Over 5 million people in the United Kingdom claimed welfare benefits as of February 2015, according to the Department of Welfare and Pensions. It is the reality of life for these individuals and families who require state aid, in light of this director Ken Loach and writer Paul Laverty turn their eyes to the benefits system and the welfare state. I, Daniel Blake is the story of one man who becomes reliant on benefits when he is deemed fit to work by the state after a heart attack and how he and his new friend Katie and her two children struggle to navigate through the bureaucracy of the social welfare system and indeed life itself.

The plot follows from scene to scene in a manner not strictly natural and flowing, giving a staccato sense at times. It feels Blake is fumbling around in circles, trapped in a downward spiral finding no help from many of the officials he comes into contact with. However, one character, played by Natalie Ann Jamieson, a worker at the social welfare office Blake visits, shows compassion to him. Those scenes deliver a much appreciated break from the disheartening cyclical nature of Blake’s odyssey through the abundant red tape of the British welfare system.


The soundtrack to the film is, for the most part, either non-existent or unnoticeable with a quiet stillness that adds to the realist nature of the film. The lack of dramatic music seems to represent Daniel Blake’s slow, frustrating slog through his world.. It’s an interesting choice and is very effective. This also draws further attention tothe few moments actually featuring music, including a repeated BBC shipping forecast theme (Sailing By) which was Blake’s late wife’s favourite, and a stark dramatic tone used at the darkest moment in Katie’s story.

Dave Johns gives a great performance as Blake portraying a serious and frustrated character- a huge change from John’s usual stand up comedy and appearances on 8 Out of 10 Cats and Never Mind The Buzzcocks. Johns fully flexes his muscles as an actor here, however the star of the piece in terms of acting talent is Katie, played by Hayley Squires, a single mother of two relocated to Tyneside away from her family and life in London. Katie grows a great deal out of her experience with Blake and the two make a dynamic duo, helping each other out and showcasing each other’s strengths and weaknesses as characters.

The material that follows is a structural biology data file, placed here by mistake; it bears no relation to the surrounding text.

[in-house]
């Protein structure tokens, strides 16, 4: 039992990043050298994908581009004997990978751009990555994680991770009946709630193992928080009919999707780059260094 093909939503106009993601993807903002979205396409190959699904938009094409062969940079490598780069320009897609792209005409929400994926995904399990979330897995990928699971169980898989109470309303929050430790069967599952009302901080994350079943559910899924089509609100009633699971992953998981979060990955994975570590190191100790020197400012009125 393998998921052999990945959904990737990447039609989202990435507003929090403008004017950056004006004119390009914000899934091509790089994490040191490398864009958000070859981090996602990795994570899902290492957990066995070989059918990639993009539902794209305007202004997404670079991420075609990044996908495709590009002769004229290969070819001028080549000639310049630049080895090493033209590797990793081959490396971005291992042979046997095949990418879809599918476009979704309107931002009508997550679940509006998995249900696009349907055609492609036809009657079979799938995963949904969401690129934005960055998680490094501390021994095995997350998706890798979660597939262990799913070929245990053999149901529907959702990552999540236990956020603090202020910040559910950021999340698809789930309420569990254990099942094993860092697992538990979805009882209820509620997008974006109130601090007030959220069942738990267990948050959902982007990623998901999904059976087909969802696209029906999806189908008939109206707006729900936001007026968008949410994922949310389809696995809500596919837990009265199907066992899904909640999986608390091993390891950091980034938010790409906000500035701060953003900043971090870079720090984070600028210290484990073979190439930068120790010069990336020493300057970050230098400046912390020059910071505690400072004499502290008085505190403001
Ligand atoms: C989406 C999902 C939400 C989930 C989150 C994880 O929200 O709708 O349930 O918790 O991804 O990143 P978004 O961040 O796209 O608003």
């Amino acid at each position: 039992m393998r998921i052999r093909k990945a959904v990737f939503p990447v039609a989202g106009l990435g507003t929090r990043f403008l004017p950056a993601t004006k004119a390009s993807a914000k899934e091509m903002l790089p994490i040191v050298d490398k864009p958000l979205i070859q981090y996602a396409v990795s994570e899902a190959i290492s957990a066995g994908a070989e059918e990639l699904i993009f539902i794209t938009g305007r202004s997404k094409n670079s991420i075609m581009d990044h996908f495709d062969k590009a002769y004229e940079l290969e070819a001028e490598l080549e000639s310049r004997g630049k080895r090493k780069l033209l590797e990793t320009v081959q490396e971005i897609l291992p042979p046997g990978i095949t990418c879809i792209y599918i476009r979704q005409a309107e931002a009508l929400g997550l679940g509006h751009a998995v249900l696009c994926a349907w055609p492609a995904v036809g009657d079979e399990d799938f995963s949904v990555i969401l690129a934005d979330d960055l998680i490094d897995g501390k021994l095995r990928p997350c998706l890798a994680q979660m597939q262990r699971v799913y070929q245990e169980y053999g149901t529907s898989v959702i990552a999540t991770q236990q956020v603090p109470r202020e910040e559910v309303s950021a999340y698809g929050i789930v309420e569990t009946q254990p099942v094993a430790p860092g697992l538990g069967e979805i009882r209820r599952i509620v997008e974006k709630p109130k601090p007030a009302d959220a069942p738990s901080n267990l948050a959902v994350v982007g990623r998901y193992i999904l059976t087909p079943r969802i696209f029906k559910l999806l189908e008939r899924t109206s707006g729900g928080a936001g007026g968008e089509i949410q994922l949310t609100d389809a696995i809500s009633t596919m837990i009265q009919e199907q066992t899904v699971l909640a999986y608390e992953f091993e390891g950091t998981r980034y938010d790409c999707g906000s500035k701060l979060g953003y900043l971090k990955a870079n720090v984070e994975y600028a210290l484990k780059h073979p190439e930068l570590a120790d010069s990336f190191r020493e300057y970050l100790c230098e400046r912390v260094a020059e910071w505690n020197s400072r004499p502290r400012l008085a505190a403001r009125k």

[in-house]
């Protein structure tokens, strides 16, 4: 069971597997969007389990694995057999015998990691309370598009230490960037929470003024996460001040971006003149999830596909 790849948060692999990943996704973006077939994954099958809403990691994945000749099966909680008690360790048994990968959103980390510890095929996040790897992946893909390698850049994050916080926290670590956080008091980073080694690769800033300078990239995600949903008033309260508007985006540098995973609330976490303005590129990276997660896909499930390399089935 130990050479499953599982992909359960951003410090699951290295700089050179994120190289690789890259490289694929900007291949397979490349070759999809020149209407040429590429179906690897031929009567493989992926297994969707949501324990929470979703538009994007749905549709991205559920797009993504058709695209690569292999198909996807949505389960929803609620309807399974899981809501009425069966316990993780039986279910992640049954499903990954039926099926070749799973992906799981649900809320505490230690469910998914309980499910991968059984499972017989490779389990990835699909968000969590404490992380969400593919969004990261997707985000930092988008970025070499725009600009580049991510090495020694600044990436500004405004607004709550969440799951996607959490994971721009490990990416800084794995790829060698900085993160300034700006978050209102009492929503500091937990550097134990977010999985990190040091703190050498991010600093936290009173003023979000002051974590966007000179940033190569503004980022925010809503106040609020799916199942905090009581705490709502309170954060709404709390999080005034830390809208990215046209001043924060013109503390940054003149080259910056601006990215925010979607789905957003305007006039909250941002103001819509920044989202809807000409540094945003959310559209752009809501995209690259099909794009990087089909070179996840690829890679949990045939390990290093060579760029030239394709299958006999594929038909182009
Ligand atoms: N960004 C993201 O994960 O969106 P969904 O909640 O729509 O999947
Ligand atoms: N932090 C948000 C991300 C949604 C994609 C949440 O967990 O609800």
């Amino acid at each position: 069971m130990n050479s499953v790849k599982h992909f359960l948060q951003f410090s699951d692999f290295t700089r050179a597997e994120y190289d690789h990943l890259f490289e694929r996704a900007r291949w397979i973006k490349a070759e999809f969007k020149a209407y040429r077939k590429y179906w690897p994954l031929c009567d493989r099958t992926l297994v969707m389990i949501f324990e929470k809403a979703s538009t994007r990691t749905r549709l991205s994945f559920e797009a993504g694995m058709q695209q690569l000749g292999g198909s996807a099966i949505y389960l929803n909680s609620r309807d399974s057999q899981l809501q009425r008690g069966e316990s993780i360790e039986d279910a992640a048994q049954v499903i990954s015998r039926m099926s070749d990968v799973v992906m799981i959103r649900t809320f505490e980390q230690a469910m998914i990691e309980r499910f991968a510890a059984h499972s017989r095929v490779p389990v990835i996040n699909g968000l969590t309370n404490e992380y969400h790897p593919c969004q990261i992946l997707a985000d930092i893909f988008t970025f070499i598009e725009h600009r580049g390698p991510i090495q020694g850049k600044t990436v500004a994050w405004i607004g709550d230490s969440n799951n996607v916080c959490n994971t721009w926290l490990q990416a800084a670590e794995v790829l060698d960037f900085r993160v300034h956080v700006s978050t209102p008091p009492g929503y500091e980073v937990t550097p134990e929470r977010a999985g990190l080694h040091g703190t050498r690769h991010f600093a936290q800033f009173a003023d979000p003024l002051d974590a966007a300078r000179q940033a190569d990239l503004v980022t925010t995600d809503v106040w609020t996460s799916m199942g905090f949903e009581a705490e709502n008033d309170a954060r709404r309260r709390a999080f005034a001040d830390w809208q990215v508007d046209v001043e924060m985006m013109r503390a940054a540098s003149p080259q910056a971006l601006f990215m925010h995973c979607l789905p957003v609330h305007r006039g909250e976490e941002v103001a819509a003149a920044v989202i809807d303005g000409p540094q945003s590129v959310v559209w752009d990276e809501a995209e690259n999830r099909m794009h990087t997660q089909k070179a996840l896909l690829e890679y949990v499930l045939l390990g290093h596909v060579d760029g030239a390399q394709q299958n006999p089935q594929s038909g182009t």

Squires, in one particularly powerful and heartbreaking scene at a food bank, shines as a beacon of talent in the film when she’s so starved she is forced to eats beans from a can With her desperation and shame clear for all to see it is a touching moment that drives home their harsh reality. It is uncomfortable to watch Squire’s portrayal, and it is a brutal scene where all those around her wish to help, but Katie still feels as if she is going under.

Katie’s daughter Daisy, played by Brianna Shan, adds a fantastic sense of perspective to the narrative, her innocence and ignorance drawing attention to injustices around her. Instead of detracting from the piece as often poor child acting can, Shan is an admirable talent.

Hayley Squires as ‘Katie’ struggling for attention in a Welfare Office.

Despite all this Dickensian darkness the film is surprisingly funny, with Blake’s opening conversation with a medical professional for his assessment dripping with sarcasm and a common man’s sharp and situational dark wit. Trying to explain his health issues to the assessor, Blake is asked to follow pre-made questions regarding his mobility, much to his chagrin. Following this Blake is met time and time again with the solution to his tech-phobic queries all seemingly being available online. Blake’s painfully awkward fumbling through web pages on a library computer is made all the more painful when his time runs out and his application is cancelled, and the whole situation screams familiarity to both older viewers and the younger audience who has undoubtedly played tech-support many a time for their family.

Overall the film is a darkly comic drama that plays out the frustrations of those who’ve fallen into a hole in the benefits system, the message is strong and Blake’s grim end is a powerful final damnation of the state of the welfare provided to citizens in the UK, with poor and disadvantaged people being denied the opportunity to better their situation. I, Daniel Blake is a fantastic and compelling drama that delivers its message with a deliciously dark humour.


I, Daniel Blake is in cinemas from October 21st.

Conor O’Doherty